The anterior border of this triangle is the anterior scalene muscle which laterally flexes the neck to the same side, and raises the first rib.

It originates from the transverse processes of the middle cervical vertebrae and inserts into the first rib.

The nerve supply is from the C4 to C6 spinal nerves.

The posterior border of the triangle is the medial scalene muscle. It too originates from the transverse processes of the cervical vertebrae and inserts further posteriorally on the first rib; behind the subclavian groove in the rib for the artery.

It too laterally flexes the neck and raises the first rib.

The nerve supply is the cervical spine nerves, C3 to C6.

Incidently, if you have swelling in the lower arm it's not likely to be a classic case of thoracic outlet syndrome.


The venous blood return from the arm is via the subclavian vein which does not pass usually through the inter scalene triangle. Can you spot the groove in the first rib where it usually goes?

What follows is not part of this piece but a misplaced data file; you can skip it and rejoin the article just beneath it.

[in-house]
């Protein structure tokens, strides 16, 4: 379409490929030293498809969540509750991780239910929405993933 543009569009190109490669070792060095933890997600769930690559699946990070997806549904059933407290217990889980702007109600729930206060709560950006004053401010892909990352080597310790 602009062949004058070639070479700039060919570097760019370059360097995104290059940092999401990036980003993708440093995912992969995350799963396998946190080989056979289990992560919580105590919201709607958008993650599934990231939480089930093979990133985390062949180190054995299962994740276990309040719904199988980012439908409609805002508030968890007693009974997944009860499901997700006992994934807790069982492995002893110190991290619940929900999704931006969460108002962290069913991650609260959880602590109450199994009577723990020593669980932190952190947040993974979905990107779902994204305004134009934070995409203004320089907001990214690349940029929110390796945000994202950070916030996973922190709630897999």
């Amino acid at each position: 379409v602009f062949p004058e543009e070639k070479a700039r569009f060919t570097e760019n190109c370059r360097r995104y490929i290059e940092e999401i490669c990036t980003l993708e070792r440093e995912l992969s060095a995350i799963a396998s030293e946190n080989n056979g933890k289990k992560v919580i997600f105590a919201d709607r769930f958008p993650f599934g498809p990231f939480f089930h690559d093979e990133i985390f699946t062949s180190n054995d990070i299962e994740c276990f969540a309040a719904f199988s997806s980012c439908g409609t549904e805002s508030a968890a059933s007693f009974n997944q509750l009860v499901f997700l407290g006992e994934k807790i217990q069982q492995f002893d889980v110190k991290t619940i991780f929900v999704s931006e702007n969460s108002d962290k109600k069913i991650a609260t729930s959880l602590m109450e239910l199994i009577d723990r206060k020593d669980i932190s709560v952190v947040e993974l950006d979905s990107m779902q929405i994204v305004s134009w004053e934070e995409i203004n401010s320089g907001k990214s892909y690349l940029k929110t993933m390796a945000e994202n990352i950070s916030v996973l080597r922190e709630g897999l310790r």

In my book, if your lower arm is swollen, think first of seeing your medical doctor, not your chiropractor. True, it could be a strain or sprain in the lower arm, but first we should rule out a clot in the vein, or more serious, a mass, from the lung, for example, pressing on the vein.

There are many conditions that can affect the scalene muscles including an interference of one of the cervical spine nerves, C3 to C6. Subluxations of the mid to lower vertebrae are common, caused by

  • poor posture, for example long hours at the computer.